B1. Responsive content
Highly user-responsive elements of the live web, such as applications, scripts, structured data, and time-based media, are especially challenging to Archive-It’s “Standard” web crawler to capture completely, which has cascading negative impact on archived web instances’ behavior and appearance.
It is generally suggested that NYARC QA Technicians first attempt to capture content using the “Standard” crawler, and to subsequently make use of the Brozzler crawler if the initial capture is significantly lacking in completeness, especially for user-responsive, time-based or other client-side content (e.g. scripts that display images and other dynamic content which changes based on user input).
The challenge of completely capturing web instances with responsive elements is to crawl all possible permutations of the instance that these elements enable human web browsers to generate.
Corey Davis’s “simple” diagram (left) demonstrates how many moving parts must in fact be completely captured and synchronized in order to render the modest-looking browsing function on the University of Victoria’s Colonial Despatches website (right).
Insofar as all content required to render these permutations is made available by the host (the server) to the crawler (the client), complete capture and accurate rendition is generally feasible. Problems occur when the client is instead required to perform an action in order to provide information that dynamically generates novel content--a uniquely human-interactive process that web crawlers like Heritrix are not designed to perform. Manifestations of this problem in an archival environment take the form of dysfunctional navigational tools, unresponsive data querying tools and management systems, and partially- or nonfunctional time-based media applications.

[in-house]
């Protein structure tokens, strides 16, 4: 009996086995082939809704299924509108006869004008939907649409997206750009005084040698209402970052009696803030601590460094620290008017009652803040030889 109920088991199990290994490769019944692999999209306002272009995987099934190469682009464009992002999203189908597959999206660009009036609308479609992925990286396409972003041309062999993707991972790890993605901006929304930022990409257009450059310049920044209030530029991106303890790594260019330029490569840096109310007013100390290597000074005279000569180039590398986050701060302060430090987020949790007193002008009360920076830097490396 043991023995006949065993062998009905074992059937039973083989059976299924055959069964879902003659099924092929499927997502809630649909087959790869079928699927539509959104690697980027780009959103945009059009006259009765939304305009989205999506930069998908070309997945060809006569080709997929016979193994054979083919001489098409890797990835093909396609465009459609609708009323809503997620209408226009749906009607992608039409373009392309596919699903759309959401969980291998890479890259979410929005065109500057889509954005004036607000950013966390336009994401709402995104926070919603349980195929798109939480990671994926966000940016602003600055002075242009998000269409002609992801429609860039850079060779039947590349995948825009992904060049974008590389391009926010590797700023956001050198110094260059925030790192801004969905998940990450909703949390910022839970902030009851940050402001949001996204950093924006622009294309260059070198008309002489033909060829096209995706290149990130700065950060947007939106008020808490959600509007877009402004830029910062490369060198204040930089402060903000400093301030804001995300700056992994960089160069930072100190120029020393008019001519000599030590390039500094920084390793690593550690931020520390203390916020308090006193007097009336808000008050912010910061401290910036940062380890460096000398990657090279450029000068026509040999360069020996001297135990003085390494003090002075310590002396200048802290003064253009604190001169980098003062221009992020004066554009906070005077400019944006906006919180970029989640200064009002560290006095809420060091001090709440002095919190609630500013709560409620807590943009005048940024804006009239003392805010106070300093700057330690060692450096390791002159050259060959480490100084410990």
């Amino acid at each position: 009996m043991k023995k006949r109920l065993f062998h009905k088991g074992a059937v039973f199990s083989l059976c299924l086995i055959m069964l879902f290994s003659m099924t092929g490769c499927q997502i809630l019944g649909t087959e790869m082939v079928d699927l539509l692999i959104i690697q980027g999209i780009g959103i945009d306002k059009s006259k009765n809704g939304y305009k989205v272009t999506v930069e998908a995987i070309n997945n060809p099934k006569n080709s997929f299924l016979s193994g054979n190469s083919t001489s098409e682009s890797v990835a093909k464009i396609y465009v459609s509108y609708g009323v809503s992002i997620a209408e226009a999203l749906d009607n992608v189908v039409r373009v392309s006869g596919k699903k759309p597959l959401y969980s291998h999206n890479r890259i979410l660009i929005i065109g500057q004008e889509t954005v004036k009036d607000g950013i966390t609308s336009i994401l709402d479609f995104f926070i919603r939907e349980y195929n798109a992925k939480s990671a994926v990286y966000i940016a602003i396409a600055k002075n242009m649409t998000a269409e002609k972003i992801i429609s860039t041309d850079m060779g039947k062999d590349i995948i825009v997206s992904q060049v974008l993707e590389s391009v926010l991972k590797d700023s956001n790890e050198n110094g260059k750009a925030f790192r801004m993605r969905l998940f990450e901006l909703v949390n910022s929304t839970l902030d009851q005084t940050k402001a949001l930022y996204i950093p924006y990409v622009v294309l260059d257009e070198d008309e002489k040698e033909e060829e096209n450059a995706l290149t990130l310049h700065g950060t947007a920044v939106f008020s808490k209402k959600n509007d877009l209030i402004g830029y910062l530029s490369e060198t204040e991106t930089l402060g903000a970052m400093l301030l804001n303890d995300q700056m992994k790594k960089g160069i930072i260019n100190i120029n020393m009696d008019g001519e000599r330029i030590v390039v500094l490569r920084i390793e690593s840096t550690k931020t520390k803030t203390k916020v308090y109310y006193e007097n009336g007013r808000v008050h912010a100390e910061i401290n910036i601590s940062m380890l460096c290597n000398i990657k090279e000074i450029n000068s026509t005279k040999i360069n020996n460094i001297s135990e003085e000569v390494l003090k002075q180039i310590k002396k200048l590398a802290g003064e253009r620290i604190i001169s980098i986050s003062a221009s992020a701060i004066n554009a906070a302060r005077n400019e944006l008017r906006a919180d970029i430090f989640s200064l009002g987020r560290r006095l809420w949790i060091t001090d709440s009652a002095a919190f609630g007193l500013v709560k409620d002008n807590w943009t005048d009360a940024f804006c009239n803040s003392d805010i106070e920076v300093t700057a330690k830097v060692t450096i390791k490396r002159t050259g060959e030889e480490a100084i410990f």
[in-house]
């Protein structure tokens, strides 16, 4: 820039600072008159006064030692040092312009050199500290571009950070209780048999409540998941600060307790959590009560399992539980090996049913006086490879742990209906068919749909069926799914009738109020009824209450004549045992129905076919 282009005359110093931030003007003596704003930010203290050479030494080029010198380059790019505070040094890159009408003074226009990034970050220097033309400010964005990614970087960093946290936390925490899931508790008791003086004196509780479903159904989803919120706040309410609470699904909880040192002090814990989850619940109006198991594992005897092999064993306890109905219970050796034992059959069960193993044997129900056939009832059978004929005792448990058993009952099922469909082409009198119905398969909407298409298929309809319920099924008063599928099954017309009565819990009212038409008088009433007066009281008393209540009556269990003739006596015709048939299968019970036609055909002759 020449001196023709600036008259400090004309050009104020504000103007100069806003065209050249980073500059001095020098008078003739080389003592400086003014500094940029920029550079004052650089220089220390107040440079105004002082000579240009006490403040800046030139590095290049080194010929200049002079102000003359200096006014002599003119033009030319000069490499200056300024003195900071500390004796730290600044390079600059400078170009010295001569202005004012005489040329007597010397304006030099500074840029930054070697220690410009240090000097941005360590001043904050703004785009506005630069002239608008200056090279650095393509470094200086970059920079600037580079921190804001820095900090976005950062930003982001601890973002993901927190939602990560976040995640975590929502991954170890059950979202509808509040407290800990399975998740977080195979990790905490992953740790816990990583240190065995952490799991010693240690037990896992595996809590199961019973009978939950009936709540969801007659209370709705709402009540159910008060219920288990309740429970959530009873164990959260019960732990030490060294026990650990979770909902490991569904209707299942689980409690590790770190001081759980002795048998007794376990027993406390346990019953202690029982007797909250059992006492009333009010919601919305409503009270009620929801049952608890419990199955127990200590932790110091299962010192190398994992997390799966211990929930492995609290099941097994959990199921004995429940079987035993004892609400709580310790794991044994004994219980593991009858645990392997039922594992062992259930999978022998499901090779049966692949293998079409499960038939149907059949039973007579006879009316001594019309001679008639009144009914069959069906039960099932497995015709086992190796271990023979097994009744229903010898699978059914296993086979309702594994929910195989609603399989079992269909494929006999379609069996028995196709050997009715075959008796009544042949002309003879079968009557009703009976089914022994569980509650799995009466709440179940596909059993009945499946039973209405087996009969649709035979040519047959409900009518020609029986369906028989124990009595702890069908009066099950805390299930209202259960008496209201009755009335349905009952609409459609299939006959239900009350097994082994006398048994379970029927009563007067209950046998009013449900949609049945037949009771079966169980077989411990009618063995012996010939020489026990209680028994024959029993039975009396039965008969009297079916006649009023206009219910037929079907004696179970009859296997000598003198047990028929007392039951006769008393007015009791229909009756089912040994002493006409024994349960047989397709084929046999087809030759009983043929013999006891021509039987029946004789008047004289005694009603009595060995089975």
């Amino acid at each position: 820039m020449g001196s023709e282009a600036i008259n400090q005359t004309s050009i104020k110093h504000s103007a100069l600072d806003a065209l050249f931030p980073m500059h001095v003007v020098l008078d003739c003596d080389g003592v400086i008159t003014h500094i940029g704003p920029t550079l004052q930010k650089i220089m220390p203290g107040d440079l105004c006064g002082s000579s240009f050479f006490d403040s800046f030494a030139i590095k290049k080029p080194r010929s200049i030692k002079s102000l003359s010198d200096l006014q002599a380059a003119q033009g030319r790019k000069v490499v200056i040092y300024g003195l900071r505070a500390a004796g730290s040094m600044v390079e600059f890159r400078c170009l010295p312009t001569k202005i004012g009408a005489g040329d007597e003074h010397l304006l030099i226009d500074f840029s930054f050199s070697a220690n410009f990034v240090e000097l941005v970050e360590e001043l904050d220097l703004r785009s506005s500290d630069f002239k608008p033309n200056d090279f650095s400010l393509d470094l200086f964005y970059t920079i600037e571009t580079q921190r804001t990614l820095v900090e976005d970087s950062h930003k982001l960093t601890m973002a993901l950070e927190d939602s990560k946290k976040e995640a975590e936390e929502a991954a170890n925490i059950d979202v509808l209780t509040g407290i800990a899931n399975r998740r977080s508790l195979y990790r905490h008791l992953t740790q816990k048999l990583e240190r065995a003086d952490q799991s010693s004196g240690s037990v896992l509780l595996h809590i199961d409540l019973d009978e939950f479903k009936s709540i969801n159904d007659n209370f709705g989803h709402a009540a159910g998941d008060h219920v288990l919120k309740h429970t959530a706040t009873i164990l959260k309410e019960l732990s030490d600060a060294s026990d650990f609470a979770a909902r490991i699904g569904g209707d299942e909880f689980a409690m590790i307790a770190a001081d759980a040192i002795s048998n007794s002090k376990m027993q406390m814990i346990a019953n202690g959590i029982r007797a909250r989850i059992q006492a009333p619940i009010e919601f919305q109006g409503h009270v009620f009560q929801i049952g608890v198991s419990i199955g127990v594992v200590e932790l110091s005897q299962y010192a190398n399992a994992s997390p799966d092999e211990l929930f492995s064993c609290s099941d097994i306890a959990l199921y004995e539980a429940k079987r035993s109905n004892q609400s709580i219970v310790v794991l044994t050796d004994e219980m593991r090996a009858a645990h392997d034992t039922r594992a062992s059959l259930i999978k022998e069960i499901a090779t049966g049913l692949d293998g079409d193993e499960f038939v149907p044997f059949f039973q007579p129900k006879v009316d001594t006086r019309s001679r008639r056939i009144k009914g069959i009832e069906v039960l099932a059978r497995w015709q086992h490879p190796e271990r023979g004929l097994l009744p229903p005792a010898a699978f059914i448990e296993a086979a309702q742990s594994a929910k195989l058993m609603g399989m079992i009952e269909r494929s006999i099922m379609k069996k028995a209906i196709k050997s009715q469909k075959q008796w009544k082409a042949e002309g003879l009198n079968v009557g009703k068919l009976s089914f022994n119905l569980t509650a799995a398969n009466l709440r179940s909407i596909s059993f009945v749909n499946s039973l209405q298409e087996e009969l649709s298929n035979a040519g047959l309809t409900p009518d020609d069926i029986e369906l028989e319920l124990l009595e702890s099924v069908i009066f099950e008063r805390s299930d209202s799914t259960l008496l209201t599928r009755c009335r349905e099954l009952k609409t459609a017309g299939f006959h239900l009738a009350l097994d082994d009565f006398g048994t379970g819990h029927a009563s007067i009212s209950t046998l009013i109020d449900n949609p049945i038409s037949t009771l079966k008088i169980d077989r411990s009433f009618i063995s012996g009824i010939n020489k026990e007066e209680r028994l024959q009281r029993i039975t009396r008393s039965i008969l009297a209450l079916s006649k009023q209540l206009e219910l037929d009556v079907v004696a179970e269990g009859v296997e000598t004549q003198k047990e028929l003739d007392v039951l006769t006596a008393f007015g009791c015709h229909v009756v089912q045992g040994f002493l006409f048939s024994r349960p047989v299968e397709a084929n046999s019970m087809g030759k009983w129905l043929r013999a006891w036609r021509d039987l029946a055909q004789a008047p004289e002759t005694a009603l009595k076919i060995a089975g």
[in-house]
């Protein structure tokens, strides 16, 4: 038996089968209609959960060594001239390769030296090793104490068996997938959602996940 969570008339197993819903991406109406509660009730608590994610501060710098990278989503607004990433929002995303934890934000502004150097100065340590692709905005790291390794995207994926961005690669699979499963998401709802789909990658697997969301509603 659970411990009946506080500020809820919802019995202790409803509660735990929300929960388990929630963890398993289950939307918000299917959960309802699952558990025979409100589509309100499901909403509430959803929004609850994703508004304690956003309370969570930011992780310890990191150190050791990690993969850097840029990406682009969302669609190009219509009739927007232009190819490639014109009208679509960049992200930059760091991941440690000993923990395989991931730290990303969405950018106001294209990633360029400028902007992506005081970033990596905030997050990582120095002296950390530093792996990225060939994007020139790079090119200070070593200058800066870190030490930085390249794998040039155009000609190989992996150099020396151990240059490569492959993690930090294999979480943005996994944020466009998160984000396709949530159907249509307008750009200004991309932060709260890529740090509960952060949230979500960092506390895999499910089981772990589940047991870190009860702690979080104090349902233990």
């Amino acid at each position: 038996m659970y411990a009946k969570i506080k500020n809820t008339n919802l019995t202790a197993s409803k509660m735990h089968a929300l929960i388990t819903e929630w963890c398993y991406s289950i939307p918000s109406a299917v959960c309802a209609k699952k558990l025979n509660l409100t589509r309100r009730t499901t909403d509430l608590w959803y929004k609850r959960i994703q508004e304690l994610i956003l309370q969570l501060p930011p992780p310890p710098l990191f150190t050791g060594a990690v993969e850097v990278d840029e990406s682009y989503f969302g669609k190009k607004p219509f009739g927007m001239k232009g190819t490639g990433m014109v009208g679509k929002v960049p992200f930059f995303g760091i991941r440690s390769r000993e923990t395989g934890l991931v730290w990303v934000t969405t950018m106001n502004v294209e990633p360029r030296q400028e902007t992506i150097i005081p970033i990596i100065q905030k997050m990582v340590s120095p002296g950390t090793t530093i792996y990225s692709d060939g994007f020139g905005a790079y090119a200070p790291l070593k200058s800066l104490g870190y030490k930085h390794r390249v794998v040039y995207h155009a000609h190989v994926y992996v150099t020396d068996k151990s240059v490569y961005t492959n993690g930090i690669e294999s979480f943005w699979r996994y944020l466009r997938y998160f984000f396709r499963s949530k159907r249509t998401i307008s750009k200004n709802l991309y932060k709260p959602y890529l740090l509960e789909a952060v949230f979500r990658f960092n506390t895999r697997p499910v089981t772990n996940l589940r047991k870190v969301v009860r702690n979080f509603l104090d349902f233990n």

To most efficiently capture web presences laden with server-side scripting language, follow the guidelines for identifying and mitigating the effects of excessive undesired content.
Externally hosted applications
For information specific to applications and services external to the host seed(s) of a given crawl, such as video and digital publishing applications, refer to Archive-It’s guidelines for scoping specific types of sites.
Social media services (i.e. Facebook, Twitter, Instagram, Pinterest, etc.), their respective account pages and embedded feeds and widgets, fall in many cases outside of NYARC’s collecting scope. Certain key exceptions include multimedia content (YouTube, SoundCloud, and Vimeo) which is frequently made available on websites in NYARC’s collections, including the sites of the institutions that comprise NYARC.